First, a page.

is transported, deburred, scanned, and positioned correctly so that the material
handling robot can place the part on the beam. Using the wire tip as a touch
probe, the welding robot detects the beam’s true position, then tacks the part.
Finally, when all the parts are tacked in position, the robot arm welds the pieces.
The industry has moved from manual fabrication to comprehensive automation. The leap has been a large one, with massive reductions in labor and huge
increases in output, and technology will continue to drive the industry forward.
This isn’t to say that every modern structural fabricator has become fully automated. The rate of technology adoption varies widely within the industry, and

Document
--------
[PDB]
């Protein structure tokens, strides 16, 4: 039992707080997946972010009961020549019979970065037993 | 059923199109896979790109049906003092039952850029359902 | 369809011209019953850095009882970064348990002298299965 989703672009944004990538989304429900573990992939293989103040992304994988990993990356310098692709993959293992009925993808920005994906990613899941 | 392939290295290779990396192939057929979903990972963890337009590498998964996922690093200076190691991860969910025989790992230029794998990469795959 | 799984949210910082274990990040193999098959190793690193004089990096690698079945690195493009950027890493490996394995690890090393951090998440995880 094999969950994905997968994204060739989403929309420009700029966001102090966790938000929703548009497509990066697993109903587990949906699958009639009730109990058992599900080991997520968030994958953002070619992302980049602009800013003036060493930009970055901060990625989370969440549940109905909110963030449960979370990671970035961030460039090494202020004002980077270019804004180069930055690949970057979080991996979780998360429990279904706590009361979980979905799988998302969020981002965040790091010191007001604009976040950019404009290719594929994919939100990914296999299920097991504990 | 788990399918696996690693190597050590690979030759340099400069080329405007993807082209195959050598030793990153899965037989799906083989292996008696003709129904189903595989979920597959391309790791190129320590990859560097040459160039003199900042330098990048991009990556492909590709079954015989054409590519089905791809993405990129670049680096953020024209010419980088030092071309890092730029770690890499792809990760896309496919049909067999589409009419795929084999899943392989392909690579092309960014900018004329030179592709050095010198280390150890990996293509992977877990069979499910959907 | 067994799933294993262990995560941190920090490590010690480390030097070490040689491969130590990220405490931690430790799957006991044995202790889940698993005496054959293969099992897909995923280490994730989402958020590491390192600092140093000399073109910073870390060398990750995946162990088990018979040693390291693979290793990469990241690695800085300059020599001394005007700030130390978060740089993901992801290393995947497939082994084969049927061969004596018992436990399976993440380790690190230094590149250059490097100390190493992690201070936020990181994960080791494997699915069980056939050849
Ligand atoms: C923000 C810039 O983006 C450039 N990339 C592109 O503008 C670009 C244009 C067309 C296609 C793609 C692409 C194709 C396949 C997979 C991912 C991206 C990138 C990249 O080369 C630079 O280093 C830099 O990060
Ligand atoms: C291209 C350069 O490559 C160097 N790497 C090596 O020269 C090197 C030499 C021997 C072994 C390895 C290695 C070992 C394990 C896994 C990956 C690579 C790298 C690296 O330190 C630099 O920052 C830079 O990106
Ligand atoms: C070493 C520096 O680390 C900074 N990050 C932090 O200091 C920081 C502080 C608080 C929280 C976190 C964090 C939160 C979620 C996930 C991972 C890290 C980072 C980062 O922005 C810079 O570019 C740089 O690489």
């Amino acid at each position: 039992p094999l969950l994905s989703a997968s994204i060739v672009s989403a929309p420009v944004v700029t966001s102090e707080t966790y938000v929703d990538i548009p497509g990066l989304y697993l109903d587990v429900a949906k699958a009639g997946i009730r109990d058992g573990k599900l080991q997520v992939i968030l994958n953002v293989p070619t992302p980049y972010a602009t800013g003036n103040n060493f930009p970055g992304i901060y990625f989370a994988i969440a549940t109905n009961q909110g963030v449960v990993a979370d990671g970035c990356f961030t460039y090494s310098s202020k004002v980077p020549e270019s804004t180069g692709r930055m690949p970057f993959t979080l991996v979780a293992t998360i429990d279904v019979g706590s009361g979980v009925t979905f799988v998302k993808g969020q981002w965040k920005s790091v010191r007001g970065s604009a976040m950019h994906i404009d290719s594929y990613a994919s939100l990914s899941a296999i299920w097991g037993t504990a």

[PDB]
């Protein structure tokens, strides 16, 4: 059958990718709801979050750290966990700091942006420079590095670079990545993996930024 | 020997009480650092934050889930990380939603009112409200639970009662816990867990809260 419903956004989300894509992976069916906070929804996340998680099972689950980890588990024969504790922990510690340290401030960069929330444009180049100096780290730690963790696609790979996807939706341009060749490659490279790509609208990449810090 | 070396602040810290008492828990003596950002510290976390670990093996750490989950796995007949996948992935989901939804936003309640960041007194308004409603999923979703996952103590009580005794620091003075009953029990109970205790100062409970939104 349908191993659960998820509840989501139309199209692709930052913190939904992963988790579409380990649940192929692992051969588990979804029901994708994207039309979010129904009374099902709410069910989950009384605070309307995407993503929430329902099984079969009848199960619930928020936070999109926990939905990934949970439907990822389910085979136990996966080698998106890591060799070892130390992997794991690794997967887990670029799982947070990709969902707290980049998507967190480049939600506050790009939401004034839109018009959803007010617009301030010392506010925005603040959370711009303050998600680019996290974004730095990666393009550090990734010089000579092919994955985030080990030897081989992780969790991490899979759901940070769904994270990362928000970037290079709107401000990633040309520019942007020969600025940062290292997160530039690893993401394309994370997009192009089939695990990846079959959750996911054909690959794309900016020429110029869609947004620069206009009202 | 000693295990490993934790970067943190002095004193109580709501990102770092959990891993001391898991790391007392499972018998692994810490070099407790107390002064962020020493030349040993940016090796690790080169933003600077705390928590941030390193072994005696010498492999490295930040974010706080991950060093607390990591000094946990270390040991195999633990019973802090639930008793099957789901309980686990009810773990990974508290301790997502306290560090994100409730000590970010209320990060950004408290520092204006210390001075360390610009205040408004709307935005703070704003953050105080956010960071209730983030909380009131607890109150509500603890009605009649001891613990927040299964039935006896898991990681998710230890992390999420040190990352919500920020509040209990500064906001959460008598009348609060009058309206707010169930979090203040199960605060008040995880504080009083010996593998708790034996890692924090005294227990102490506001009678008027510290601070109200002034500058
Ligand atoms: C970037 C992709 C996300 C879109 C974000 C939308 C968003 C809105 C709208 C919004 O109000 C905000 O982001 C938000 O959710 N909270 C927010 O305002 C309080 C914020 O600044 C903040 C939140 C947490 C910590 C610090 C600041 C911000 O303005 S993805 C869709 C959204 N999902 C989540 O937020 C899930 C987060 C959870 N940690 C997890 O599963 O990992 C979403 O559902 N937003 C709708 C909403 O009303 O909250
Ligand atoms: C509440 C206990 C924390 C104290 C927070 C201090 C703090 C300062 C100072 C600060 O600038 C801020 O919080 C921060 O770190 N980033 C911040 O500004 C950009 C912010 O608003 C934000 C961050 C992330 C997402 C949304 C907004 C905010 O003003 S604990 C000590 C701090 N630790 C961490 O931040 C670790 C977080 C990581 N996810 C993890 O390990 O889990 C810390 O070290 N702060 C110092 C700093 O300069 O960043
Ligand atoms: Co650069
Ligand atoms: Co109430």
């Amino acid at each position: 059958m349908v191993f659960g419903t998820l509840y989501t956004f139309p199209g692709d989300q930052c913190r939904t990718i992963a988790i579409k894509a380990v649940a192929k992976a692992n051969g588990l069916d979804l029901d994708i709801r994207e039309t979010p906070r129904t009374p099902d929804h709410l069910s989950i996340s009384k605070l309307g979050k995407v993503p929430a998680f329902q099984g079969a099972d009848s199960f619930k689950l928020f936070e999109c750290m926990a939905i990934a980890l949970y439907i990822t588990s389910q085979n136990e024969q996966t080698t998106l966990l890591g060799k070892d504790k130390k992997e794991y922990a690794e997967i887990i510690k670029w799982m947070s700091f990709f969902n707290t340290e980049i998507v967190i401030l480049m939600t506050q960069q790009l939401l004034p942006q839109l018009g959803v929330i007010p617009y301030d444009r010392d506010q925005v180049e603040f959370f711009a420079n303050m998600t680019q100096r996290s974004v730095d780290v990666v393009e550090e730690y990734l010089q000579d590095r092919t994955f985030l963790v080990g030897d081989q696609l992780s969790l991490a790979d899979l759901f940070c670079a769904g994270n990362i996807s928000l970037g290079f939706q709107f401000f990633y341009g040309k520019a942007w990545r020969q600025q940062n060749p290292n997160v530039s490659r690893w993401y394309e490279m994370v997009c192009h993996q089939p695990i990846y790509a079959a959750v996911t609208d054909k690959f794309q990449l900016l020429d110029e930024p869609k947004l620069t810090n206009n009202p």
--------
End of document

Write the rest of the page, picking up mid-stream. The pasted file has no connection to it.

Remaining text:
it has always been this way. Indeed, many may be surprised to find that some of
the technologies described here have been around for so many years.
Some structural fabricators continue to move closer to full automation, while
others remain manual in many respects. Regardless, automation technology is
available, while skilled labor increasingly is not.
Adrian Morrall is president of Voortman USA Corp., 708-885-4900,
www.voortmancorp.com. Photos courtesy of Voortman USA Corp.
A beam is moved into position as a material handling robot positions a vertical plate
for welding onto the web section.